The ancient underwater Lion City of China
The Lion City, otherwise known as Shi Cheng, is an ancient submerged city that lies at the foot of Wu Shi Mountain (Five Lion Mountain), now located about 25 – 40 metres beneath the spectacular Qiandao Lake (Thousand Island Lake) in China. In 2014, officials took a renewed interest in the sunken city after discovering that, despite more than 50 years underwater, the entire city has been preserved completely intact, transforming it into a virtual time capsule. By 2017, the place had been opened up to tourists as a diving site and underwater mueum of the well preserved architecture and carvings dating back 1400 years.
The structures in Shi Cheng feature traditional Chinese statues. Photo credit .
The Lion City was built during the Eastern Han Dynasty (25 – 200 AD) and was first set up as a county in 208 AD. It was once the centre of politics and economics in the eastern province of Zhejiang. But in 1959, the Chinese government decided a new hydroelectric power station was required - so it built a man-made lake, submerging Shi Cheng under 40 metres of water.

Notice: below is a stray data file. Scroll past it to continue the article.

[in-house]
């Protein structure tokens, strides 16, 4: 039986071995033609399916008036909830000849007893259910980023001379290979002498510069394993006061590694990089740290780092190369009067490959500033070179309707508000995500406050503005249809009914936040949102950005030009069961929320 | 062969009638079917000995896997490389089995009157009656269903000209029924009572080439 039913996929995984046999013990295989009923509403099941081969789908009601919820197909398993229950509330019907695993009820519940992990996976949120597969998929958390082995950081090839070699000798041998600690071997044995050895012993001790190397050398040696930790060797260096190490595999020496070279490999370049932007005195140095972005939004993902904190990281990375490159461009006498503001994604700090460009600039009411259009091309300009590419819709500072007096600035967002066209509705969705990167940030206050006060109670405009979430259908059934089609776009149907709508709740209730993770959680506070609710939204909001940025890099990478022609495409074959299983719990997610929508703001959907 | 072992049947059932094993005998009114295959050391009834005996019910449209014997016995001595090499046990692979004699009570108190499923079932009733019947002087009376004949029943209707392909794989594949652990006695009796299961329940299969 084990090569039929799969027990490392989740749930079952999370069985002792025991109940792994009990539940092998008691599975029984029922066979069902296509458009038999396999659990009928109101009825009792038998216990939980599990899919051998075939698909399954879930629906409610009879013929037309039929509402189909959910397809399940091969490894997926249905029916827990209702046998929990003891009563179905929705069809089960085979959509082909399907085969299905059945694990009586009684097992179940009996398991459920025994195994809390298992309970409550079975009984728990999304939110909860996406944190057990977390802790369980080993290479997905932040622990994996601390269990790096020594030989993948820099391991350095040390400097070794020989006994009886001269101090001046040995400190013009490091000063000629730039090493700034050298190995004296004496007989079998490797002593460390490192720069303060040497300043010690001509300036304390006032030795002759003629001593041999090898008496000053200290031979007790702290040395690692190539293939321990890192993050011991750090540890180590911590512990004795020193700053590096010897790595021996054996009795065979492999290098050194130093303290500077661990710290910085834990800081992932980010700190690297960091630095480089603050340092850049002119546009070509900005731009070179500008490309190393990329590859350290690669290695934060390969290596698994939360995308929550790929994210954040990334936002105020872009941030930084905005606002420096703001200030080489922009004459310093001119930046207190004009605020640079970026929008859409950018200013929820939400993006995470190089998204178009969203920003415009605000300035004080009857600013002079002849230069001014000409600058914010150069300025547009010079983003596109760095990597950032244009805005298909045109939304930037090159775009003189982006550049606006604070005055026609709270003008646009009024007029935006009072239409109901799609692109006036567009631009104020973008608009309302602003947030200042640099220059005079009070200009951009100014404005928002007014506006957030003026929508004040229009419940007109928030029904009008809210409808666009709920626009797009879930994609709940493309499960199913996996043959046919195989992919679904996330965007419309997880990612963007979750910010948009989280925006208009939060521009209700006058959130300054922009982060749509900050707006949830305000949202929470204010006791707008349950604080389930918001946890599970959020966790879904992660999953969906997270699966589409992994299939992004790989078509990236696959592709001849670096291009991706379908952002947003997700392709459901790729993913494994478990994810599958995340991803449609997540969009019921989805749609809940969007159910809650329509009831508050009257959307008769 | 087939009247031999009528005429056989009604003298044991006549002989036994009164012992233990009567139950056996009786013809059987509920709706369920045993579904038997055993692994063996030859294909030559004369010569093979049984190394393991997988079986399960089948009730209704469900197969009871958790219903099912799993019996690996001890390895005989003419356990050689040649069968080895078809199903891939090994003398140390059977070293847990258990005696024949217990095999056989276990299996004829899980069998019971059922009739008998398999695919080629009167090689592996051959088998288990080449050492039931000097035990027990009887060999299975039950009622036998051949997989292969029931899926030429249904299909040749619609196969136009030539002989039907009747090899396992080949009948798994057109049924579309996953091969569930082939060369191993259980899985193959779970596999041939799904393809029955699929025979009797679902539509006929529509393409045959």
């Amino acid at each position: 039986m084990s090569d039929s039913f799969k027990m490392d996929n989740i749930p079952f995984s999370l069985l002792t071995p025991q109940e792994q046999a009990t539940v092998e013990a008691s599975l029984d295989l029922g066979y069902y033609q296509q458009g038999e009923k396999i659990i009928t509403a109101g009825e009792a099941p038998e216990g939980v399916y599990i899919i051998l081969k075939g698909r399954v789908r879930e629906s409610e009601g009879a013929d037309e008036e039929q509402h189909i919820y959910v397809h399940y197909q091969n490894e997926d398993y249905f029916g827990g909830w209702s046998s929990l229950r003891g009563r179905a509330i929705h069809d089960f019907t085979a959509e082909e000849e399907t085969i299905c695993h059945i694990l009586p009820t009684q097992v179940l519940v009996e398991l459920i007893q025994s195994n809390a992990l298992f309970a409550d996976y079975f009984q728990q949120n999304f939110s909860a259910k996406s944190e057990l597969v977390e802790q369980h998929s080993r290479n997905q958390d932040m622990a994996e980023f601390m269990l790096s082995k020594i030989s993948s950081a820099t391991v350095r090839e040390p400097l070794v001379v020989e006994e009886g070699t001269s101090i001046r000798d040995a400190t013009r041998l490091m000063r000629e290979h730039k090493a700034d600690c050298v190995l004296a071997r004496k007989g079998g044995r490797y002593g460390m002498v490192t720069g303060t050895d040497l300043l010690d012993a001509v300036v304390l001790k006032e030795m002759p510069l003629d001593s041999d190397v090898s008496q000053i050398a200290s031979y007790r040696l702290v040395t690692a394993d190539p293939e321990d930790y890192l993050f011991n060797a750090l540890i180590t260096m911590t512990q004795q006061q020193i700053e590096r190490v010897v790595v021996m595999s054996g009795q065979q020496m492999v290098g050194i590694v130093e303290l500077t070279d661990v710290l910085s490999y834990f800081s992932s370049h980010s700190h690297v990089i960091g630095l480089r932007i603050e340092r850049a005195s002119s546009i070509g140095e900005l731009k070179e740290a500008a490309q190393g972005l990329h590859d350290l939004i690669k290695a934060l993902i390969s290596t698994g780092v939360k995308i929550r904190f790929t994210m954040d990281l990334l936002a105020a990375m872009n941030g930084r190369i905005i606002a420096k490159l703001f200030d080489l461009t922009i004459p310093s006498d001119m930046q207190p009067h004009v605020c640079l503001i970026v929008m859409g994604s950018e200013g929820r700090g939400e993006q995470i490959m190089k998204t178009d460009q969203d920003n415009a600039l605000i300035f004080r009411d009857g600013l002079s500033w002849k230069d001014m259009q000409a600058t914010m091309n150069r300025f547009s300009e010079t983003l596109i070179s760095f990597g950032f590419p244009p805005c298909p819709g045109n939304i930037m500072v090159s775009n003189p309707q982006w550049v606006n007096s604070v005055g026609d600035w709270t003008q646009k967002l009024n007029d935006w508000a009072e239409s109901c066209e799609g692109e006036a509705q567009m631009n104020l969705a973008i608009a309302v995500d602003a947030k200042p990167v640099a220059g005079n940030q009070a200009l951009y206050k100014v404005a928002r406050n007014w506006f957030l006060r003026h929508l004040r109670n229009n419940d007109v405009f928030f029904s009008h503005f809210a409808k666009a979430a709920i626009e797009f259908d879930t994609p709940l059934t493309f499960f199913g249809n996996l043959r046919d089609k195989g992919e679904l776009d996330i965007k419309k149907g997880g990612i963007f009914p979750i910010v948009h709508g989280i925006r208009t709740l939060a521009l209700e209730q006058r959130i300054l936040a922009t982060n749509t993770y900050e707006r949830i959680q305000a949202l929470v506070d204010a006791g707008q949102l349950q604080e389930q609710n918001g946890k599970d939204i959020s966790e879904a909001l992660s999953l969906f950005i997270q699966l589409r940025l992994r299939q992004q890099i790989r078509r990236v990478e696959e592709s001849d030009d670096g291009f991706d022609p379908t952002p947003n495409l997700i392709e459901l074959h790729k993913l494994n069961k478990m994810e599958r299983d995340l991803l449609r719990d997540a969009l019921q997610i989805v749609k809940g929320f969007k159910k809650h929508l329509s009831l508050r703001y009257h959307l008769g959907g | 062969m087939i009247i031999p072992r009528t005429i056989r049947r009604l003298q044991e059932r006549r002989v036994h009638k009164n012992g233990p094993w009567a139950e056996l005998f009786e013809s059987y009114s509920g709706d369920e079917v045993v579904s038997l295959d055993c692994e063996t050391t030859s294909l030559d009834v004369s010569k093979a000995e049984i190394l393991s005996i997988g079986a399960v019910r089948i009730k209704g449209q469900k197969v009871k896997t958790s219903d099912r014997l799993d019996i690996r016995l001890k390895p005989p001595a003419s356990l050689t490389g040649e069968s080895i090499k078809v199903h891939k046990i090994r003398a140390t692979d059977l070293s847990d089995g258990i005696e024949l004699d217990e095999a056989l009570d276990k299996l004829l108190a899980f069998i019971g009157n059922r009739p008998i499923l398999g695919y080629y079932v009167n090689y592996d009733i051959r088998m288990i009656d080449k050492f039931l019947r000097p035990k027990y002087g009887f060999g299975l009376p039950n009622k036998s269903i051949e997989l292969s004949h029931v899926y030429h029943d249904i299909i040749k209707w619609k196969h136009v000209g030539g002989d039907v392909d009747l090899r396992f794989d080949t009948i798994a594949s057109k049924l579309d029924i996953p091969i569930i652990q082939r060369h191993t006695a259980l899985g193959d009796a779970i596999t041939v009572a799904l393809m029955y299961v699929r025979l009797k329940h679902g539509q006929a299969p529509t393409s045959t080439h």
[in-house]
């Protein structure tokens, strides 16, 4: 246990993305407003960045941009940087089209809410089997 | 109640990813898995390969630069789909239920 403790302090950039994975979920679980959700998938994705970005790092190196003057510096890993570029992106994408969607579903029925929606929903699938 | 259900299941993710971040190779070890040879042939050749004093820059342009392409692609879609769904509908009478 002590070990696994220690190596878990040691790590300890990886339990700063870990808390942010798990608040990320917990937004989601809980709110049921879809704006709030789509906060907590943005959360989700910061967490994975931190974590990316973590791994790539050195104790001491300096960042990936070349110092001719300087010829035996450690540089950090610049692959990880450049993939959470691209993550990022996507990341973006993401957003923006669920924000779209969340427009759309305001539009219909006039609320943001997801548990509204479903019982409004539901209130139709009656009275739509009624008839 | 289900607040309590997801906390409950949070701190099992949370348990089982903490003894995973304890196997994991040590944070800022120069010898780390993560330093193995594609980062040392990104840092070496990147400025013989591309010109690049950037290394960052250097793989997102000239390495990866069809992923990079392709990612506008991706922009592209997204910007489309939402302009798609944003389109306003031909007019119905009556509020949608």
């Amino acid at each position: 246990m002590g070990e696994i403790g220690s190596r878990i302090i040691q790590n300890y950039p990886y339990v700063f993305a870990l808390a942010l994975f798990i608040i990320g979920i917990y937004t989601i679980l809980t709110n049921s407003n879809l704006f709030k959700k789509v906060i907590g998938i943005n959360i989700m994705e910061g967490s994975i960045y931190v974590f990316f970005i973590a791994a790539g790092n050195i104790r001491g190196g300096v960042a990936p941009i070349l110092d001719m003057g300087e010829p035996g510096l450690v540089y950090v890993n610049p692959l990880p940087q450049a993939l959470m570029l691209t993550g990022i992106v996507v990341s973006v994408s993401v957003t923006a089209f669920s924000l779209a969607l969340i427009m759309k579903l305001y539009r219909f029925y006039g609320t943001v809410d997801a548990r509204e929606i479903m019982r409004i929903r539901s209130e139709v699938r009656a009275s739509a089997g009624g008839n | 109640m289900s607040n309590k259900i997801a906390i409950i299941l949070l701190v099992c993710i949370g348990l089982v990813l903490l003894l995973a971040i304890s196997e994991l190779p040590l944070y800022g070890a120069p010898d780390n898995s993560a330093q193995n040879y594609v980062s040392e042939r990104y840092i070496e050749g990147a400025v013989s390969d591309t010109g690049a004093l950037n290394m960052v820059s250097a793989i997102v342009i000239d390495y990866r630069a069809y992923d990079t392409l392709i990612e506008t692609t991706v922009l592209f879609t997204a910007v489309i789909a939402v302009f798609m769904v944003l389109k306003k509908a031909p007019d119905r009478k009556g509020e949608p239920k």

A sketch of the Lion City, which remains perfectly preserved underwater. Photo credit .
After erecting a dam, now known as Xin'an River hydroelectric, the historical metropolis was slowly filled with water until it was completely submerged by the turquoise-blue mass now referred to as Qiandao Lake. Qiandao Lake covers an area of 573 km² and has a storage capacity of 17.8 km³. More than 1,000 large islands dot the lake and a few thousand smaller ones are scattered across it.
The spectacular Qiandao (Thousand Island) Lake. Photo credit .
There, lying at the bottom of the Thousand Island Lake, the Lion City lay undisturbed and forgotten for 53 years, until Qiu Feng, a local official in charge of tourism, decided to see what remained of the city under the deep waters. He was amazed to discover that, protected from wind, rain, and sun, the entire city complete with temples, memorial arches, paved roads, and houses, had become a ‘time capsule’ as almost every structure was completely intact, including wooden beams and stairs.
Divers have rediscovered the opulent city. Photo credit
Unsurprisingly, this amazing site has now been opened up by the local tourist office and divers are vying to get a look at this ancient sunken city and all the historical treasures it has to offer.
Featured image: The submerged Lion City. Photo credit: Europics/CEN